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Exercise lowers risk of developing chronic kidney disease


Dr. Peter Kokkinos heads a cardiac exercise lab at the Washington, DC, VA Medical Center.
Dr. Peter Kokkinos heads a cardiac exercise lab at the Washington, DC, VA Medical Center. (Photo by Robert Turtil)

Dr. Peter Kokkinos heads a cardiac exercise lab at the Washington, DC, VA Medical Center. (Photo by Robert Turtil)

A team of researchers led by Drs. Peter Kokkinos and Charles Faselis of the Washington, DC, VA Medical Center published a study in Mayo Clinic Proceedings showing that higher aerobic fitness levels lower the risk of chronic kidney disease (CKD).

The study included 5,812 middle-aged male Veterans from the medical center who were CKD-free before entering the study. The research team found that the risk of CKD was 22 percent lower for every 1-MET (metabolic equivalent) increase in exercise capacity, and that the average exercise capacity necessary to realize these health benefits was just over 6.5 METs. This level of fitness is easily achievable by middle-aged and older adults who participate in daily exercise such as brisk walking.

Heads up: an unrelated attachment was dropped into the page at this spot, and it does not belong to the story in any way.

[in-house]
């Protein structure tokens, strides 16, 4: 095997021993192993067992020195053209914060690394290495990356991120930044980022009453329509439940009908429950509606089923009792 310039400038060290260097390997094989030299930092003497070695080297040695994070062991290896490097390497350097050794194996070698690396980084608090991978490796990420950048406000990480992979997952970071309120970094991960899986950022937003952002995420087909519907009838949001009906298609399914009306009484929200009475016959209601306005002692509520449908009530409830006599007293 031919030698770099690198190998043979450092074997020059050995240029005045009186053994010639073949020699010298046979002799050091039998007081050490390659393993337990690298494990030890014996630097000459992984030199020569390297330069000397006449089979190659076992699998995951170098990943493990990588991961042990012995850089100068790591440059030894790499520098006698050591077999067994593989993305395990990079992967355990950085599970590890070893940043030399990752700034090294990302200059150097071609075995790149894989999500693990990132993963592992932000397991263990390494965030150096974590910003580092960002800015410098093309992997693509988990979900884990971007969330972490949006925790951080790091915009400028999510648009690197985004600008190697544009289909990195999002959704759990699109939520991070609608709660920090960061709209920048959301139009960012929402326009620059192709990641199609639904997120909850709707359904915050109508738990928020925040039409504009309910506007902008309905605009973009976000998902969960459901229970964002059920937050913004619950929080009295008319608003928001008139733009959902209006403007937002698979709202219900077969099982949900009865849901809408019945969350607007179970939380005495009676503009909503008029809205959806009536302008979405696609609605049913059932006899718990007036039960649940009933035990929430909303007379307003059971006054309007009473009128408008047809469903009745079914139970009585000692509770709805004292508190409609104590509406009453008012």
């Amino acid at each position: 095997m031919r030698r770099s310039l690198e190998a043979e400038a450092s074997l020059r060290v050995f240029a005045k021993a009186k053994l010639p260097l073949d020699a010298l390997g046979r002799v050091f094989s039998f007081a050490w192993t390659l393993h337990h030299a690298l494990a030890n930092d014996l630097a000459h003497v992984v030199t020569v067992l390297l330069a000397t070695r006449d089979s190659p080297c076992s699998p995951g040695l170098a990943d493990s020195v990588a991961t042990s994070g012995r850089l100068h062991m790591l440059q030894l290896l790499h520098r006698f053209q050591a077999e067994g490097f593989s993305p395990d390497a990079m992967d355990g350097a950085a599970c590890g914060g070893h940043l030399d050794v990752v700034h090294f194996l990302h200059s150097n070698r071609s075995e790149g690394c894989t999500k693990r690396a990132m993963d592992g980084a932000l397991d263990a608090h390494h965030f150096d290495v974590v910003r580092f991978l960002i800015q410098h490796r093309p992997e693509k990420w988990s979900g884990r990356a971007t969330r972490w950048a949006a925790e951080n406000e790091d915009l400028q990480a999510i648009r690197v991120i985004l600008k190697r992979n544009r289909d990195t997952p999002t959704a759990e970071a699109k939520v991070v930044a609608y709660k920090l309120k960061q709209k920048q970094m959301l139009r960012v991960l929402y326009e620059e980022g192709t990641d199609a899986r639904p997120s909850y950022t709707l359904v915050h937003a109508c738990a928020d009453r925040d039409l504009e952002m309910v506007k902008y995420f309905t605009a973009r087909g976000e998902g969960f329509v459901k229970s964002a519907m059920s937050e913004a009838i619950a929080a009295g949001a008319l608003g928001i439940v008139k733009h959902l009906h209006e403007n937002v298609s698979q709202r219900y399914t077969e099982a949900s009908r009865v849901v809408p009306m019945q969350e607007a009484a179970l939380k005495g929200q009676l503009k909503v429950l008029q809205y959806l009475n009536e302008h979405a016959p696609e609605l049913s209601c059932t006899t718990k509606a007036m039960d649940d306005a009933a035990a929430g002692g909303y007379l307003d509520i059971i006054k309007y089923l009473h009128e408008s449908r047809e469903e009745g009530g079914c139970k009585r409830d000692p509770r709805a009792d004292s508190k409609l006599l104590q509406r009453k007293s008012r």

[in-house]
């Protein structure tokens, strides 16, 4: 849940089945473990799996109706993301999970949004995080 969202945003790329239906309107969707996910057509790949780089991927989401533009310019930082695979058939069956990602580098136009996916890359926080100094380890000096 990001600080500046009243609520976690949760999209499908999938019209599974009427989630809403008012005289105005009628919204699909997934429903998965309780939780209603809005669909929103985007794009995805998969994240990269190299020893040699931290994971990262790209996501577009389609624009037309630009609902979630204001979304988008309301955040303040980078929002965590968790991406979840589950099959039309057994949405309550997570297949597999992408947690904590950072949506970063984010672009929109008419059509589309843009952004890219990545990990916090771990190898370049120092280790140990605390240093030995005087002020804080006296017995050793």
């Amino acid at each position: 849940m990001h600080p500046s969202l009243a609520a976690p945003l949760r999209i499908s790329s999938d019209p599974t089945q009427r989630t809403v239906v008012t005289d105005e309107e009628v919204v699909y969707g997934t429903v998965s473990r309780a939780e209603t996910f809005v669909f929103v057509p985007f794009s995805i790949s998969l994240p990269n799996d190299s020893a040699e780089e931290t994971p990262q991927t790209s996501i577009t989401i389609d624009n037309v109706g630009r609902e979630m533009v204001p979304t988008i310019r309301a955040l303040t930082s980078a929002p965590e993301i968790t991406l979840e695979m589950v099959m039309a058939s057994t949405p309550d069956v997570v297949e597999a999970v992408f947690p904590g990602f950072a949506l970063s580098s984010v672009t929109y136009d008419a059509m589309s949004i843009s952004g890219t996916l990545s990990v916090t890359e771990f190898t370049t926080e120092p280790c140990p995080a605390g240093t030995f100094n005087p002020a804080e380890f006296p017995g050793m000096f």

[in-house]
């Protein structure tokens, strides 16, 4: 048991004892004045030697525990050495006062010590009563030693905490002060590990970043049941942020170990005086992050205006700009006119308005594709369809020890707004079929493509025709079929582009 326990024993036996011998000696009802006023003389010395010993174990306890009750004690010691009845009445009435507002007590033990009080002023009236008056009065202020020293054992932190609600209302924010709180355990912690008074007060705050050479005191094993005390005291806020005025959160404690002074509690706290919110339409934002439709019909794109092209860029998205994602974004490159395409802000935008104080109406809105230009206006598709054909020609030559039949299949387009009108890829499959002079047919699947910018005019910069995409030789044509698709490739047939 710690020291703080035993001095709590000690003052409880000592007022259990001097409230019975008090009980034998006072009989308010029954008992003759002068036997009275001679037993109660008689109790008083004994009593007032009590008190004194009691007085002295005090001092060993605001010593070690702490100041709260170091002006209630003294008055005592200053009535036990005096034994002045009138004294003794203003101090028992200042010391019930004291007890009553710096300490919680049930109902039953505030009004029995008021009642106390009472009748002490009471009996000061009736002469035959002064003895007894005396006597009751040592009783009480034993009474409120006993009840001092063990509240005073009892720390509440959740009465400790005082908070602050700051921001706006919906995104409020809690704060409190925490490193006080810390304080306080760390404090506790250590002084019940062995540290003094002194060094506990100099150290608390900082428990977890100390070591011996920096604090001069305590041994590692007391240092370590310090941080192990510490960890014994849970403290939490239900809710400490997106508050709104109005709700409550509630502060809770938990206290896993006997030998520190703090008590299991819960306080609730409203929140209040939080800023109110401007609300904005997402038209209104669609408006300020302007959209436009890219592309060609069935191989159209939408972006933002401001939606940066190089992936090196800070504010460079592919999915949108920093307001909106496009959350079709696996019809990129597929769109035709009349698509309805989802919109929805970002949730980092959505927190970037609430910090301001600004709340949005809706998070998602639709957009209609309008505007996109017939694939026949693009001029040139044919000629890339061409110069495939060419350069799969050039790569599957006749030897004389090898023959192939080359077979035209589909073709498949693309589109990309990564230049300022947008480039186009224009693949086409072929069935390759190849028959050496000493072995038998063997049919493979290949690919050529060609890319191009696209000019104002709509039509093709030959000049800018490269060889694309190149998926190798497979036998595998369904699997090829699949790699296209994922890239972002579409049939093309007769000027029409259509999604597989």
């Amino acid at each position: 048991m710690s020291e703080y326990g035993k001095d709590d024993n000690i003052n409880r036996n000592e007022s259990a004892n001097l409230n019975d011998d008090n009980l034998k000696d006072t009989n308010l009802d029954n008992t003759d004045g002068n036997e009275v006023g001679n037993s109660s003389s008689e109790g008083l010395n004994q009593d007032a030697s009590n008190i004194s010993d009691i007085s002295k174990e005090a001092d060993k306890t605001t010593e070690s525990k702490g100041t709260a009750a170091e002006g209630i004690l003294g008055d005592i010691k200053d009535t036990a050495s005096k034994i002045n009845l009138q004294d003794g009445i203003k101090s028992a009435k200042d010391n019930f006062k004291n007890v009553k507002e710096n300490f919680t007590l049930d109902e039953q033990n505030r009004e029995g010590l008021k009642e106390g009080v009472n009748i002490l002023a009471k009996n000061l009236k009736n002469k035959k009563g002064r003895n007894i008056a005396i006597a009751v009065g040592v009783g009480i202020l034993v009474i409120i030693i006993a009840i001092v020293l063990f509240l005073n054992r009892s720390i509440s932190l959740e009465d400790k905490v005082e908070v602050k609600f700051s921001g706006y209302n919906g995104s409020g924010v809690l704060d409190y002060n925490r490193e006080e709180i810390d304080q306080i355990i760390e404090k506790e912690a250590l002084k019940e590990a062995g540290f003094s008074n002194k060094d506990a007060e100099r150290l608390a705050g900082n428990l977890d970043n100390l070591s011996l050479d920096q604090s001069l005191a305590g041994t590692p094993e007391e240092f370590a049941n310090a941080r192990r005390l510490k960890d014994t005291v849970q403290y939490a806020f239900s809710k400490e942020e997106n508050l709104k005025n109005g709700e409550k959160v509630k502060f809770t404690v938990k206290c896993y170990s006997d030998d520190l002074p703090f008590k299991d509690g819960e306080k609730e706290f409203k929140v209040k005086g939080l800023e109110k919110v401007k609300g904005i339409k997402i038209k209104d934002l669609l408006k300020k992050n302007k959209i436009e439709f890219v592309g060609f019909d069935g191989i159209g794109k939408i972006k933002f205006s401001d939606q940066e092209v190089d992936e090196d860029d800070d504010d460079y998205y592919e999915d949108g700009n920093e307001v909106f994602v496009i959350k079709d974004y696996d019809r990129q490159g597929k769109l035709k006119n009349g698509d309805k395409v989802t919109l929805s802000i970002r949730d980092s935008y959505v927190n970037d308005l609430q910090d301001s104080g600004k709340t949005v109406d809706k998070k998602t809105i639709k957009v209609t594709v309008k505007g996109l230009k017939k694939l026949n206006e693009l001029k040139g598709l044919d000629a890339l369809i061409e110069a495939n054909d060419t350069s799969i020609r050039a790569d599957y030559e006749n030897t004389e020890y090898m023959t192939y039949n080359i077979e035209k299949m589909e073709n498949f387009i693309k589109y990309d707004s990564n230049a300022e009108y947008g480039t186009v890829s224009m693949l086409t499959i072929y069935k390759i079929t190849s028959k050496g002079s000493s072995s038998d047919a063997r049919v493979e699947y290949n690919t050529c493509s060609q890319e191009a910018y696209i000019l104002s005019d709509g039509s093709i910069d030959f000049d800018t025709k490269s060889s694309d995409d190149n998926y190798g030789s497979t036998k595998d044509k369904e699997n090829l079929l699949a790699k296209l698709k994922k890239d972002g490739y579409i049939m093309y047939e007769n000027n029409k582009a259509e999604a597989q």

MedicalResearch.com published the transcript of a question-and-answer session with Kokkinos about the study. He explained that as a result of the team's findings "health care providers should advise their patients to engage regularly in moderate intensity physical activities or structured exercise programs designed to improve aerobic fitness."

"Brisk walking is the safest, most effective, and inexpensive way to increase fitness and improve health. The goal is to accumulate a total of 150-200 minutes of aerobic activity each week. This can be achieved by walking briskly 4-6 times per week, 30-40 minutes per session."

In the interview, Kokkinos emphasized that physical activity is associated with some risk of injury and even death, especially in sedentary individuals. "However, the risk of physical activity is far greater than that of physical activity, he added. The current study is part of a larger cohort, the Veterans Exercise Testing Study (VETS), which is designed to assess the association between aerobic fitness and the risk of developing CKD.


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